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    The Pigeon (Hardback) By (author) Patrick Süskind, Translated by John E. Wood

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    DescriptionThis is the story of a day in the meticulously ordered life of Jonathan Noel. Set in Paris, it reveals the tensions that can push such a person to the brink of insanity. Patrick Suskind has also written "Perfume", "The Story of Mr Sommer" and a play, "The Double Bass".


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  • Full bibliographic data for The Pigeon

    Title
    The Pigeon
    Authors and contributors
    By (author) Patrick Süskind, Translated by John E. Wood
    Physical properties
    Format: Hardback
    Number of pages: 128
    Width: 112 mm
    Height: 160 mm
    Weight: 209 g
    ISBN
    ISBN 13: 9780747522560
    ISBN 10: 0747522561
    Classifications

    BIC E4L: GEN
    Nielsen BookScan Product Class 3: F1.1
    LC subject heading:
    BIC subject category V2: FA
    DC21: 833.914
    LC subject heading: , , ,
    BISAC V2.8: FIC000000
    Edition
    New edition
    Edition statement
    New edition
    Publisher
    Bloomsbury Publishing PLC
    Imprint name
    Bloomsbury Publishing PLC
    Publication date
    20 October 1995
    Publication City/Country
    London
    Review text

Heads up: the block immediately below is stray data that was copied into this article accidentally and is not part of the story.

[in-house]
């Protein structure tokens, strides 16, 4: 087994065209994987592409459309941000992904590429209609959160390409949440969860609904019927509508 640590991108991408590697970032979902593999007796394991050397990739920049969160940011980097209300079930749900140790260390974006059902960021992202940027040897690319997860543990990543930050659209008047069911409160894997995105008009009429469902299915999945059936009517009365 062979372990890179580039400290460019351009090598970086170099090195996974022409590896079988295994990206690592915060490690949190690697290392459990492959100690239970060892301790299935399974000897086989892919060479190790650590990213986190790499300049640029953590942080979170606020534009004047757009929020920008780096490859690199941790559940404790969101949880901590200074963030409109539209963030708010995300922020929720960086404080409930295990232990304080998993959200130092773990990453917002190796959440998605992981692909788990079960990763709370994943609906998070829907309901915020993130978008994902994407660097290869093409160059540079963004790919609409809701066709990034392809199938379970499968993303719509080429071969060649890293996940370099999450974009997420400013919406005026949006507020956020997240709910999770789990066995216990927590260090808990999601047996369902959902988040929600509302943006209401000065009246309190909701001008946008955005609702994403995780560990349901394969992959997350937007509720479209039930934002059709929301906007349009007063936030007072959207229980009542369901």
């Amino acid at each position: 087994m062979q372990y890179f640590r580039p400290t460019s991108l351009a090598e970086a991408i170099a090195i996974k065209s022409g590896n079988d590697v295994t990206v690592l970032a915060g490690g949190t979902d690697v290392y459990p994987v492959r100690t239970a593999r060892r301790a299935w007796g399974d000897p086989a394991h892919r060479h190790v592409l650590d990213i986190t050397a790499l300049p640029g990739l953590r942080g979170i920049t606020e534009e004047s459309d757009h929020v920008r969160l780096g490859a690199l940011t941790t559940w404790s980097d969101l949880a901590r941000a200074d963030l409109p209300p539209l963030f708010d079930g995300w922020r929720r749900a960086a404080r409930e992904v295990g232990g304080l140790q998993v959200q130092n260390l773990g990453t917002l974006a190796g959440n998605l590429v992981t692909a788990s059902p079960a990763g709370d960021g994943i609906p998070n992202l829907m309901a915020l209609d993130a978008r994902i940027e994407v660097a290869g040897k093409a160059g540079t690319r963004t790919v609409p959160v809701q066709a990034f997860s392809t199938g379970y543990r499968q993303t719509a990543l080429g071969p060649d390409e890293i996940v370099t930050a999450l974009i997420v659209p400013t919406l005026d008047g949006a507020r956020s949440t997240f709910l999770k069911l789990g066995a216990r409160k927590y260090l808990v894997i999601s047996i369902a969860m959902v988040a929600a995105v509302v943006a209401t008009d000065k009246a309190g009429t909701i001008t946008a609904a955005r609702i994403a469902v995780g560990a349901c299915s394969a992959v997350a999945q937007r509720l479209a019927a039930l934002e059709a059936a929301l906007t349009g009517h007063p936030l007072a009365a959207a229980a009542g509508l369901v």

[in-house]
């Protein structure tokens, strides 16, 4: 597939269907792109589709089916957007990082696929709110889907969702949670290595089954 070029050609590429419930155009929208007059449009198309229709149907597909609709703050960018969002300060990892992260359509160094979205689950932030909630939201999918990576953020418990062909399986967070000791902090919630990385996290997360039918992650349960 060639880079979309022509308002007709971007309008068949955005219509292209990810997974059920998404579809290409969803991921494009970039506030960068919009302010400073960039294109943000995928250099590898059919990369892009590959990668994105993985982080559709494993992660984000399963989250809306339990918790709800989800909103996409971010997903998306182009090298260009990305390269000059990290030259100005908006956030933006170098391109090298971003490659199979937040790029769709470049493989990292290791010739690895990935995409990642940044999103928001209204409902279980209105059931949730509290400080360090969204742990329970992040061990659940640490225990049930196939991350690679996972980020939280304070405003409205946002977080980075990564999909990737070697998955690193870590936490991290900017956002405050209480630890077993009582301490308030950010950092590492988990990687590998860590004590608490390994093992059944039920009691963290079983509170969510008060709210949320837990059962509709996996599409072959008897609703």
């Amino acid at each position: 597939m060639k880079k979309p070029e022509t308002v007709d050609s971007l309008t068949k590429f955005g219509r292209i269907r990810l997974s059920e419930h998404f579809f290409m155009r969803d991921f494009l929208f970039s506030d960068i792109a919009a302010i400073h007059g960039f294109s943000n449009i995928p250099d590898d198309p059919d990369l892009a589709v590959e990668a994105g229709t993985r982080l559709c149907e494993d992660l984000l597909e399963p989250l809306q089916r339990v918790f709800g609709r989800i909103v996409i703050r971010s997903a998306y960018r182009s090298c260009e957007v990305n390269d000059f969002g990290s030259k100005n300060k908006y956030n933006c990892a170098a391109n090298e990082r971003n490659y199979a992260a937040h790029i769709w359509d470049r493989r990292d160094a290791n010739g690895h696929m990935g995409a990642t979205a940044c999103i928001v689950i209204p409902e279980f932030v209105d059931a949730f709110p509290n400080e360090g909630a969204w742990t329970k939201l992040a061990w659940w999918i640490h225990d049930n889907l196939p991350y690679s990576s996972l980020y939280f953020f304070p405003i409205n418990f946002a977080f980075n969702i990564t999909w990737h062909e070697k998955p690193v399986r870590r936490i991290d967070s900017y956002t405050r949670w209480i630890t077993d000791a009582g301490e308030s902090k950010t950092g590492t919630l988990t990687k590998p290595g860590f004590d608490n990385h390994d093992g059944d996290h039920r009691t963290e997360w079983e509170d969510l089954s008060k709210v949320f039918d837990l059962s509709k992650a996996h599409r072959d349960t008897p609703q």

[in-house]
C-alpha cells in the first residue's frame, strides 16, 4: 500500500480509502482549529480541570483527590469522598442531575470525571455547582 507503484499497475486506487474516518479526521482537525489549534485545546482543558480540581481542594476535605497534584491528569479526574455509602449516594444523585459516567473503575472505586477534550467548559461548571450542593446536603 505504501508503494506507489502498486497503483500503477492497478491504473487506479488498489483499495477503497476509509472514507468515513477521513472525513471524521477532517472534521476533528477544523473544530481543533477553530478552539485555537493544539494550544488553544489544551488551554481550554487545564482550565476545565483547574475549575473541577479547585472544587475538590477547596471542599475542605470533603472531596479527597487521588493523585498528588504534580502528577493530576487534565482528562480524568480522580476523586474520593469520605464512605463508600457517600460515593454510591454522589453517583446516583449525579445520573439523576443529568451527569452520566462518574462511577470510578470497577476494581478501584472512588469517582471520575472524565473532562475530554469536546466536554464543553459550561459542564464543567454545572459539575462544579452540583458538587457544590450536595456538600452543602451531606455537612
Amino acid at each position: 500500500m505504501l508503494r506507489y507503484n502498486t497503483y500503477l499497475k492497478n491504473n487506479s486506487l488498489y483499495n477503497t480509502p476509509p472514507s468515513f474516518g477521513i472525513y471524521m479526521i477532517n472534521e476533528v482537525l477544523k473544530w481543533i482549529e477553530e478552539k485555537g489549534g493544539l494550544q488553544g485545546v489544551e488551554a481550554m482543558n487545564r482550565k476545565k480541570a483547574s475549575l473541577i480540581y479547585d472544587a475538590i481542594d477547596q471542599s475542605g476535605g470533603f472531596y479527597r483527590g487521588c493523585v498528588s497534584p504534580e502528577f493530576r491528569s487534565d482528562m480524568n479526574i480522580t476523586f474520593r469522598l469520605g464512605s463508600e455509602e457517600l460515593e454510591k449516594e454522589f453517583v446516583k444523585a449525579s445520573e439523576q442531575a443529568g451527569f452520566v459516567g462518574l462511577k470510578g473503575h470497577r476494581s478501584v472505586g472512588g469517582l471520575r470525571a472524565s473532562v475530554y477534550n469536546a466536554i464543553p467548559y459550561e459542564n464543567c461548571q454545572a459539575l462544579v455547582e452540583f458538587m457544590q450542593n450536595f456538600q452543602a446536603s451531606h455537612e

Suskind, German author of the vivid, stylish, but overrated Perfume (1986), a fable of human stink, now offers a more conventional, clinical serving of dour existentialism: one day in the stultifying life of Paris bank-guard Jonathan Noel - whose narrow, rigidly controlled existence is thrown into fearsome chaos by a tiny invasion from nature. Now past 50, Noel lost his parents to a concentration camp in 1942 - and has ever since, only half-understandably, sought "monotone serenity and uneventfulness." So, after being abandoned by his new wife in 1954, Noel carved out his niche: the impassive bank job; utterly regular, utterly solitary habits; a tiny seventh-floor-walkup room, being purchased outright on an installment plan after 30 years of renting ("the only thing that had proved dependable in his life"). But then, "in August 1984, on a Friday morning," Noel opens his door, sees a pigeon ("the epitome of chaos and anarchy") crouching right there in the hall - and becomes unhinged: "your whole life has been a lie, you've made a mess of it, because it's been upended by a pigeon, you must kill it, but you can't kill it. . ." Terrified of further encounters with the pigeon, Noel flees with a packed suitcase through green spatterings of bird-dirt in the hall, "certain he would never be able to return." For the first time he is absent-minded at the bank; he's filled with "raging self-hatred," especially after tearing a hole in his trousers; he imagines himself becoming like the local bum he sees "shitting in the street." Amid echoes of Perfume, he is soon railing against the hot, stinking city and everything in it - till, after a near-suicidal night in a flophouse, the status quo is quietly restored. Possibly symbolic (Noel=Christ?), probably readable as a man-vs.-universe fable, marginally amusing in a cruel way - and grimly impressive, at taut novella-length, as a cool close-up study of severe obsessive-compulsive neurosis. (Kirkus Reviews)